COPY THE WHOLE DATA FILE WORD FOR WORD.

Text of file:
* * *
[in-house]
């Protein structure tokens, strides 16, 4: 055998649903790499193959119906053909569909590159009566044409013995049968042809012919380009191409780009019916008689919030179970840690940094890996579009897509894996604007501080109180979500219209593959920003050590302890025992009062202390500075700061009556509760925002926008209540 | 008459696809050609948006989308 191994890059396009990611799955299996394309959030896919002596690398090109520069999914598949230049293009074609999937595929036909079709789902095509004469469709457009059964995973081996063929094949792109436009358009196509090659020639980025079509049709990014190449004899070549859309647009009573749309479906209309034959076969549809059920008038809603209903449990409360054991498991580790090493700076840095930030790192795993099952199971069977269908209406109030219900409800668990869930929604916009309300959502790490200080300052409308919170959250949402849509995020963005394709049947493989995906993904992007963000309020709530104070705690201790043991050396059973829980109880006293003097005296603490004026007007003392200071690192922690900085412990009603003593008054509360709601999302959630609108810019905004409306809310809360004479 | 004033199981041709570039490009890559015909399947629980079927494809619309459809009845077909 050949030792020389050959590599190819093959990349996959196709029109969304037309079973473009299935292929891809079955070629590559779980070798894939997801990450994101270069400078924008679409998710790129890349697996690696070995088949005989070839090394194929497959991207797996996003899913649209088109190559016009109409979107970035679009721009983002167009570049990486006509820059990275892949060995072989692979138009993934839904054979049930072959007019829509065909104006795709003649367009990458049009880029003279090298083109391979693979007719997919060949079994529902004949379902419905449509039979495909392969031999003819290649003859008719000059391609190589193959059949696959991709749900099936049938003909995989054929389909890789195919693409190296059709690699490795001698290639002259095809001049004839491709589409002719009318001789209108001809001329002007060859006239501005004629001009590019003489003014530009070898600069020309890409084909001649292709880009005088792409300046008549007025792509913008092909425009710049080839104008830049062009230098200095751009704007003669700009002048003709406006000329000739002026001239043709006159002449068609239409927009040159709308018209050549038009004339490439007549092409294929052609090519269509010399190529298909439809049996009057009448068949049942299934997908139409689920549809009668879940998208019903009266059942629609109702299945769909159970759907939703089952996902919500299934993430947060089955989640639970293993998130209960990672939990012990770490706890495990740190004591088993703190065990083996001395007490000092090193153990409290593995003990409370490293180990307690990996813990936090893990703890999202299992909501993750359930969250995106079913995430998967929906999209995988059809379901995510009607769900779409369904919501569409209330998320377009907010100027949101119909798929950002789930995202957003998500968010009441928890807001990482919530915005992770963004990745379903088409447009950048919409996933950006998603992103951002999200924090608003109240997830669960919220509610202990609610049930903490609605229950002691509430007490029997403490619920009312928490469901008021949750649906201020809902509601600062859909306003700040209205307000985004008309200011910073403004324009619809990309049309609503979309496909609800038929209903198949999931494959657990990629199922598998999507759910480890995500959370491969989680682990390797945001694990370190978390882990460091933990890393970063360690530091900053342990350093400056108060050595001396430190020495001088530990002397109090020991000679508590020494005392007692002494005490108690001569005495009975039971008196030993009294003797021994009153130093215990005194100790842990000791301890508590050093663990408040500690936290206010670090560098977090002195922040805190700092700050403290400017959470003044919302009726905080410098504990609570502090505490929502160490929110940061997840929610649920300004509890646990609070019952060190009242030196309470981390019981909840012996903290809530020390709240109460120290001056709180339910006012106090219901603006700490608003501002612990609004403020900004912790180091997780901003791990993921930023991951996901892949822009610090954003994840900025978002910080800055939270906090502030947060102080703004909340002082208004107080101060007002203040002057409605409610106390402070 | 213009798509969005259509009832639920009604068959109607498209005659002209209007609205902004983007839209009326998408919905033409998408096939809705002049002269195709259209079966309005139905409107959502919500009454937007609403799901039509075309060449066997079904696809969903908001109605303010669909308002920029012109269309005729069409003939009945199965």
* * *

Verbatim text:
[in-house]
């Protein structure tokens, strides 16, 4: 055998649903790499193959119906053909569909590159009566044409013995049968042809012919380009191409780009019916008689919030179970840690940094890996579009897509894996604007501080109180979500219209593959920003050590302890025992009062202390500075700061009556509760925002926008209540 | 008459696809050609948006989308 191994890059396009990611799955299996394309959030896919002596690398090109520069999914598949230049293009074609999937595929036909079709789902095509004469469709457009059964995973081996063929094949792109436009358009196509090659020639980025079509049709990014190449004899070549859309647009009573749309479906209309034959076969549809059920008038809603209903449990409360054991498991580790090493700076840095930030790192795993099952199971069977269908209406109030219900409800668990869930929604916009309300959502790490200080300052409308919170959250949402849509995020963005394709049947493989995906993904992007963000309020709530104070705690201790043991050396059973829980109880006293003097005296603490004026007007003392200071690192922690900085412990009603003593008054509360709601999302959630609108810019905004409306809310809360004479 | 004033199981041709570039490009890559015909399947629980079927494809619309459809009845077909 050949030792020389050959590599190819093959990349996959196709029109969304037309079973473009299935292929891809079955070629590559779980070798894939997801990450994101270069400078924008679409998710790129890349697996690696070995088949005989070839090394194929497959991207797996996003899913649209088109190559016009109409979107970035679009721009983002167009570049990486006509820059990275892949060995072989692979138009993934839904054979049930072959007019829509065909104006795709003649367009990458049009880029003279090298083109391979693979007719997919060949079994529902004949379902419905449509039979495909392969031999003819290649003859008719000059391609190589193959059949696959991709749900099936049938003909995989054929389909890789195919693409190296059709690699490795001698290639002259095809001049004839491709589409002719009318001789209108001809001329002007060859006239501005004629001009590019003489003014530009070898600069020309890409084909001649292709880009005088792409300046008549007025792509913008092909425009710049080839104008830049062009230098200095751009704007003669700009002048003709406006000329000739002026001239043709006159002449068609239409927009040159709308018209050549038009004339490439007549092409294929052609090519269509010399190529298909439809049996009057009448068949049942299934997908139409689920549809009668879940998208019903009266059942629609109702299945769909159970759907939703089952996902919500299934993430947060089955989640639970293993998130209960990672939990012990770490706890495990740190004591088993703190065990083996001395007490000092090193153990409290593995003990409370490293180990307690990996813990936090893990703890999202299992909501993750359930969250995106079913995430998967929906999209995988059809379901995510009607769900779409369904919501569409209330998320377009907010100027949101119909798929950002789930995202957003998500968010009441928890807001990482919530915005992770963004990745379903088409447009950048919409996933950006998603992103951002999200924090608003109240997830669960919220509610202990609610049930903490609605229950002691509430007490029997403490619920009312928490469901008021949750649906201020809902509601600062859909306003700040209205307000985004008309200011910073403004324009619809990309049309609503979309496909609800038929209903198949999931494959657990990629199922598998999507759910480890995500959370491969989680682990390797945001694990370190978390882990460091933990890393970063360690530091900053342990350093400056108060050595001396430190020495001088530990002397109090020991000679508590020494005392007692002494005490108690001569005495009975039971008196030993009294003797021994009153130093215990005194100790842990000791301890508590050093663990408040500690936290206010670090560098977090002195922040805190700092700050403290400017959470003044919302009726905080410098504990609570502090505490929502160490929110940061997840929610649920300004509890646990609070019952060190009242030196309470981390019981909840012996903290809530020390709240109460120290001056709180339910006012106090219901603006700490608003501002612990609004403020900004912790180091997780901003791990993921930023991951996901892949822009610090954003994840900025978002910080800055939270906090502030947060102080703004909340002082208004107080101060007002203040002057409605409610106390402070 | 213009798509969005259509009832639920009604068959109607498209005659002209209007609205902004983007839209009326998408919905033409998408096939809705002049002269195709259209079966309005139905409107959502919500009454937007609403799901039509075309060449066997079904696809969903908001109605303010669909308002920029012109269309005729069409003939009945199965």